The PRA has published final notices imposing fines on Mr Akira Kamiya and Mr Takami Onodera of £22,700 and £14,945 respectively. This follows the PRA's final notice of 9 February 2017 imposing financial penalties on The Bank of Tokyo-Mitsubishi (BTMU) and MUFG Securities EMEA plc (MUS EMEA) for not disclosing a $315m fine which it received from the New York Department of Financial Services (DFS) in 2014.
The DFS found that BTMU had pressured a consultant to water down a supposedly objective report on its dealings with sanctioned countries which was submitted to the US regulator. On 18 November 2014 the DFS published a consent order, fining BTMU and requiring it, and its affiliated companies, to prevent Mr Kamiya from conducting any of its US banking business in the future. Mr Kamiya was Chair of MUS EMEA at the time of the order.
Mr Kamiya and Mr Onodera (the former Non-Executive Director of MUS EMEA) failed to disclose to the PRA the possibility that Mr Kamiya would be restricted from conducting US banking activities, although both were aware of the DFS action and its potential implications for Mr Kamiya personally in advance of 18 November 2014. The PRA was therefore unaware of the DFS action and its implications for Mr Kamiya ahead of the public announcement by the DFS. The PRA was unable to consider, make or supervise any necessary contingency plans.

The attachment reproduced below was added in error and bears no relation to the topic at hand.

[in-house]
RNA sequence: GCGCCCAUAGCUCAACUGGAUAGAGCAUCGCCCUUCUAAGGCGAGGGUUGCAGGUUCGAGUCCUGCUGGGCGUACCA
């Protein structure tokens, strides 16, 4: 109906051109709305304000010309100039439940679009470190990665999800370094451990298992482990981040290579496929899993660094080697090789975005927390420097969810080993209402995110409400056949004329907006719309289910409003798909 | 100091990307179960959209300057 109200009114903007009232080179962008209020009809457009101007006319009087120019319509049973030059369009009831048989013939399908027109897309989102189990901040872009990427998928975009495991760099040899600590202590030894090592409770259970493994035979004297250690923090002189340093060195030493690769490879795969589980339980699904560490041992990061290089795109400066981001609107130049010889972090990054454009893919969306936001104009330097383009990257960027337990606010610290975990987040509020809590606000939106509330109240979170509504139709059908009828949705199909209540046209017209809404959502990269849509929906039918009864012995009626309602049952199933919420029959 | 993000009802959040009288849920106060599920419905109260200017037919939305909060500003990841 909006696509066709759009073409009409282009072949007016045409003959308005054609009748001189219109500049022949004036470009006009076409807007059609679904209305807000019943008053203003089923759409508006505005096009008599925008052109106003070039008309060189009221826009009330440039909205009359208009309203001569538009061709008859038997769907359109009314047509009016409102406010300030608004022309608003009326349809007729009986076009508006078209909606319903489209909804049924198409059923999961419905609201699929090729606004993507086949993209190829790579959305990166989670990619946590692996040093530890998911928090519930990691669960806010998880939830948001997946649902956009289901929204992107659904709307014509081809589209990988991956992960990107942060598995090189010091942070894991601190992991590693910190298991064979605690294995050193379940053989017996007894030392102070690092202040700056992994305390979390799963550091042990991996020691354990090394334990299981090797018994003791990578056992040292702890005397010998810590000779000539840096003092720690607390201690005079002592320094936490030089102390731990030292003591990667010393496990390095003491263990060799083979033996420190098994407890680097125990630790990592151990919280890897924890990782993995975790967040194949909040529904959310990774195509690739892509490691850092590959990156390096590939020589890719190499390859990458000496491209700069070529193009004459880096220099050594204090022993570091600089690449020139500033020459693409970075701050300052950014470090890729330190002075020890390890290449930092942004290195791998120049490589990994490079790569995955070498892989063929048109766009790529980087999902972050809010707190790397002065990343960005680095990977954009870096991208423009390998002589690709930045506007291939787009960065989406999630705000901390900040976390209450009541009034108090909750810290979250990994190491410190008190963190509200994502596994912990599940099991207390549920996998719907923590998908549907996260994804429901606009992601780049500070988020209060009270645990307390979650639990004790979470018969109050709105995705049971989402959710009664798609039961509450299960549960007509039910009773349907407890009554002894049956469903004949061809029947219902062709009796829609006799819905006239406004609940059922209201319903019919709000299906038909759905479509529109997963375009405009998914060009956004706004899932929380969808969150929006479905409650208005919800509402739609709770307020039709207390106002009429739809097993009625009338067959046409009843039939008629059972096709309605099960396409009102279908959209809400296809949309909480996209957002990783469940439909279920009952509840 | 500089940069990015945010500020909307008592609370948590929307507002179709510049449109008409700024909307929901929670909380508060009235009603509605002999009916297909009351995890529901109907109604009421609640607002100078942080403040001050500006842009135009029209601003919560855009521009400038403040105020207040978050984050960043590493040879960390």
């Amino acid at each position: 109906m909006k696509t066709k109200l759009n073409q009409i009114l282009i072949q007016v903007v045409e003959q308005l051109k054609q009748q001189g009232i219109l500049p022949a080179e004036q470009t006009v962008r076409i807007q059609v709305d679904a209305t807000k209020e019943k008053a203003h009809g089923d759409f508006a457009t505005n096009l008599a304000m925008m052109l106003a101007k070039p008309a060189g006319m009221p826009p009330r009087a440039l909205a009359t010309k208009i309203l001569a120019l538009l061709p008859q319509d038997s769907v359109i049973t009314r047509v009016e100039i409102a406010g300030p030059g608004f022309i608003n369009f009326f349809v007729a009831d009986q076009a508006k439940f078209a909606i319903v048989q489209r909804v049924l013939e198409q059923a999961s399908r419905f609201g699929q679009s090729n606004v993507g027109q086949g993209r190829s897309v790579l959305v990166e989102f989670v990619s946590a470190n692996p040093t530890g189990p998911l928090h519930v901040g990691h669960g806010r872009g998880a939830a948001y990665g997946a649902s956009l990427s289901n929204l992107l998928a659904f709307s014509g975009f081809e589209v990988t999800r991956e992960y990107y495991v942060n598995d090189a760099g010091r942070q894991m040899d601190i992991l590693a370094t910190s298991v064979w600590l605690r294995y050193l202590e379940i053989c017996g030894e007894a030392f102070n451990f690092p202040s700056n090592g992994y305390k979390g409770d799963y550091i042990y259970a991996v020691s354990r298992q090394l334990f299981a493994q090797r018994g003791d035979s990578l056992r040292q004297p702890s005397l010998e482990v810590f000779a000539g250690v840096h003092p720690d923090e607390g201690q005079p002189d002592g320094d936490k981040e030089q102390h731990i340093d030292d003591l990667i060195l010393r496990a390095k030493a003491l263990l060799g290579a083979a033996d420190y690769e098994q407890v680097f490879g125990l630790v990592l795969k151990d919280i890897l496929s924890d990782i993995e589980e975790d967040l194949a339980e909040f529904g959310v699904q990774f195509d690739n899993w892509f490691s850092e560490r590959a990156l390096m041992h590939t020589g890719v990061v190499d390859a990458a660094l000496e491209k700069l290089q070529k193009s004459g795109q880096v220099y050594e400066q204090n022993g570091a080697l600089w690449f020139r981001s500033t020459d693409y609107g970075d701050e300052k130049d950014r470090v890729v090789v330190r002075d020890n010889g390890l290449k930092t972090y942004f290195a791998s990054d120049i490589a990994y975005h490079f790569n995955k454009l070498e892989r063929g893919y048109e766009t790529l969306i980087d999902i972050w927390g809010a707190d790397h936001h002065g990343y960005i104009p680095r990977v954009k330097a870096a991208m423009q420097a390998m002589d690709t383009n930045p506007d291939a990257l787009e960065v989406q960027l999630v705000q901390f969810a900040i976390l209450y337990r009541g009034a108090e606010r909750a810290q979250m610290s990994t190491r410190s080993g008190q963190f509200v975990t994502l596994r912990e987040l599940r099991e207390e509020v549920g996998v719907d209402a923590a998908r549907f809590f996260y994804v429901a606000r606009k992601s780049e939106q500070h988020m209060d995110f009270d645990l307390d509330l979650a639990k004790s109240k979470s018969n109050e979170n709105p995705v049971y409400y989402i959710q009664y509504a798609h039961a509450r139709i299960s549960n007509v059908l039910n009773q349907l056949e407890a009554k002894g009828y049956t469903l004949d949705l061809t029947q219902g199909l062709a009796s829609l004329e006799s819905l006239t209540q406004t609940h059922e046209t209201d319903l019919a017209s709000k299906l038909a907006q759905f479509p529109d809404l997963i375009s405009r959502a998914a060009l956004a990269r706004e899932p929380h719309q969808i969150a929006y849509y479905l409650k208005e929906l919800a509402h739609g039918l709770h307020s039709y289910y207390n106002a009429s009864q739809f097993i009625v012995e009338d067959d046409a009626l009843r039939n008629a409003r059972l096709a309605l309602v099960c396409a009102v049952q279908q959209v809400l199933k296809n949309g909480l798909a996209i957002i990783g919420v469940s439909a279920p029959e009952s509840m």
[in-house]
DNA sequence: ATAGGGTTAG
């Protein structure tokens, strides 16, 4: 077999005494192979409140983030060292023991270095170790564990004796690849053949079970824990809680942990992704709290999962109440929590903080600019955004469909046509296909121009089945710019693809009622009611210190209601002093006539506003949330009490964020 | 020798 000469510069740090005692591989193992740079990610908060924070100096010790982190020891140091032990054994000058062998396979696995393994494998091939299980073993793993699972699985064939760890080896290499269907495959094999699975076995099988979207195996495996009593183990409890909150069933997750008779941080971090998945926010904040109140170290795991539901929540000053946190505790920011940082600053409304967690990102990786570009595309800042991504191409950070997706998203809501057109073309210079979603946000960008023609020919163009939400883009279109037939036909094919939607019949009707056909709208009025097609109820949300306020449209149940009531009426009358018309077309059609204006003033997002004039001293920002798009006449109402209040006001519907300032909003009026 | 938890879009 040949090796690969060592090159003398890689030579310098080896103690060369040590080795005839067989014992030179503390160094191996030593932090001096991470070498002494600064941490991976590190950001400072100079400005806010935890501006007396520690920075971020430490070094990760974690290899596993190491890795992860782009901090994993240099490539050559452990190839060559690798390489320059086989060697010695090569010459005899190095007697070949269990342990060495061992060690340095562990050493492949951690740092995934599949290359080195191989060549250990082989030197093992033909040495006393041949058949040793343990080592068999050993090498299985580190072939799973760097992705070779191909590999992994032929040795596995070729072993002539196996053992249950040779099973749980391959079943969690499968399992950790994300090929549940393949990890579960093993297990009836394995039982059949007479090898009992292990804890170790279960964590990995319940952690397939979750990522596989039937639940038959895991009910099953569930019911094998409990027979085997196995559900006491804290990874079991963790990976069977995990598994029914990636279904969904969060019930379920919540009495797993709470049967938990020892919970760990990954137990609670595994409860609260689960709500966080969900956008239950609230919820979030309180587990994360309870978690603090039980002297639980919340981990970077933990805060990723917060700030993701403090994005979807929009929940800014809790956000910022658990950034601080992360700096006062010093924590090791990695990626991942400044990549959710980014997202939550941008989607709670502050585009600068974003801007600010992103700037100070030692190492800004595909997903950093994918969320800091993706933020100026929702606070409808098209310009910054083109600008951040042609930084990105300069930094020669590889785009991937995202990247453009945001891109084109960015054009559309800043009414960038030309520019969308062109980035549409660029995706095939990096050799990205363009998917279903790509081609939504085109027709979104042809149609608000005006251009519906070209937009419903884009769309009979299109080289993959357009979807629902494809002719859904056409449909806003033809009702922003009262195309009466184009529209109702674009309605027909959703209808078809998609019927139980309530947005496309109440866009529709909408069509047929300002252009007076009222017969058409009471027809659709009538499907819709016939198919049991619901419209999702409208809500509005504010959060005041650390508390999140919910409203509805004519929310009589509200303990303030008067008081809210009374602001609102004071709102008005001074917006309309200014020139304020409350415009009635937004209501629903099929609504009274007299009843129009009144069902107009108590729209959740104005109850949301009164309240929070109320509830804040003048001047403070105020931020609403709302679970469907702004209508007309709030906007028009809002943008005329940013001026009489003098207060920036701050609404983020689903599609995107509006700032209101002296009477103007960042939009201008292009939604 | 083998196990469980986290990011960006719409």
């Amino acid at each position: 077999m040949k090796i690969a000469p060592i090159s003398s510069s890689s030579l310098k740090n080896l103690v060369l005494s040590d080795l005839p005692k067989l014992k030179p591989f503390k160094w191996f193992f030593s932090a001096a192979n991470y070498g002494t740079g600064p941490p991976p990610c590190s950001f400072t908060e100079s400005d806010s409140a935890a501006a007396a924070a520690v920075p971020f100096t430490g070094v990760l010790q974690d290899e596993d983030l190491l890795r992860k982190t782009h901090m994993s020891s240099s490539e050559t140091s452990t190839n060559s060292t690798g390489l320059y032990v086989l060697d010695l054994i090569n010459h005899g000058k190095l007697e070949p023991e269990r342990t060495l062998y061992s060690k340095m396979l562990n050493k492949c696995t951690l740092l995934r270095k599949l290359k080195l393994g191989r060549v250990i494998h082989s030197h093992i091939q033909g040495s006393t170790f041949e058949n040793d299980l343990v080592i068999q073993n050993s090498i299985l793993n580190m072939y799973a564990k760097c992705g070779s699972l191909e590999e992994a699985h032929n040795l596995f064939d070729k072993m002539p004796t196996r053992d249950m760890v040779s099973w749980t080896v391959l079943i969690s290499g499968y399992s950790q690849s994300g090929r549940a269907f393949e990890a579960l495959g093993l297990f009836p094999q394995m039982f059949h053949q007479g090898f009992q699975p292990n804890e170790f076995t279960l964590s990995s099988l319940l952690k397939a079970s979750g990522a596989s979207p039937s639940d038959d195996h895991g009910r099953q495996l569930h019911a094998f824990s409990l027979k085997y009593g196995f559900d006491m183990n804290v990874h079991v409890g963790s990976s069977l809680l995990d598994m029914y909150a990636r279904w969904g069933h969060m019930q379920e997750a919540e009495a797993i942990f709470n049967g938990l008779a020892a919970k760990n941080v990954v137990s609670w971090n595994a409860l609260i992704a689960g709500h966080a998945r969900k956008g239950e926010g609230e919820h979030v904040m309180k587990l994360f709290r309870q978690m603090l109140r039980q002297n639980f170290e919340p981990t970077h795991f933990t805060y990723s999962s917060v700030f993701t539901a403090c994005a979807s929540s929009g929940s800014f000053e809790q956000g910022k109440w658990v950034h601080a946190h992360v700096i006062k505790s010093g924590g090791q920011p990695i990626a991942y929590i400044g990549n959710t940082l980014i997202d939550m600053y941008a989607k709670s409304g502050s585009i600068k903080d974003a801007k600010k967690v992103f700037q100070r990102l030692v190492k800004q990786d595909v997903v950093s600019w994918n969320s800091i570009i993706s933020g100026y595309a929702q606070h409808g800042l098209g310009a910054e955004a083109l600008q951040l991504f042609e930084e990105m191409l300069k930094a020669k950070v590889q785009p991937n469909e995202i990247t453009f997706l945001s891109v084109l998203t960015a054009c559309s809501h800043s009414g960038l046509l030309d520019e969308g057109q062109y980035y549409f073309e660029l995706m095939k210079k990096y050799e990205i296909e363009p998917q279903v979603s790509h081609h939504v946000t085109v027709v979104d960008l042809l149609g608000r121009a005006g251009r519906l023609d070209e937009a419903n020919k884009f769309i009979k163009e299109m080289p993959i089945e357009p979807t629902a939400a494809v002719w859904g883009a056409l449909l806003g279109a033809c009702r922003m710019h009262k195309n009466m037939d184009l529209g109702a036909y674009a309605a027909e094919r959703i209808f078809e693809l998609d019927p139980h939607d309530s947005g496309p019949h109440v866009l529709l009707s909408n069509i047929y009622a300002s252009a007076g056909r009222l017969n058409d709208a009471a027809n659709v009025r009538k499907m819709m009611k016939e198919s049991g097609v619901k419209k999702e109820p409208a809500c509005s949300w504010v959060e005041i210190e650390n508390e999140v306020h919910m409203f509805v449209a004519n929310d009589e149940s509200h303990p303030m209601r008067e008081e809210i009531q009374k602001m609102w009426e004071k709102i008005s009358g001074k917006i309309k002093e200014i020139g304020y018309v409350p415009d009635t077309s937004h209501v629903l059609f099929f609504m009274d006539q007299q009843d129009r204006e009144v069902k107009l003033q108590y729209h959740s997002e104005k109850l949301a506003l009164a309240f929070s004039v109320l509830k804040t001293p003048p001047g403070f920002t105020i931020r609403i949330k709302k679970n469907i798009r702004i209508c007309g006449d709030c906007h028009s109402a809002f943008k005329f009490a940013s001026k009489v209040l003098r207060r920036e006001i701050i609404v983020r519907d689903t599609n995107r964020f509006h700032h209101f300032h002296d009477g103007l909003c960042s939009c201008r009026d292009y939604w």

As such, the PRA concluded that both individuals breached the PRA’s Senior Manager Conduct Rule 4, which includes a duty to make disclosures in the absence of any request or enquiry from the PRA.
CMA launches investigation into suspected anti-competitive arrangements in financial services
On 13 November 2018, the Competition and Markets Authority (CMA) launched an investigation into suspected anti-competitive arrangements in the financial services sector. The investigation was launched under Chapter I of the Competition Act 1998, which addresses price fixing and attempts to control markets.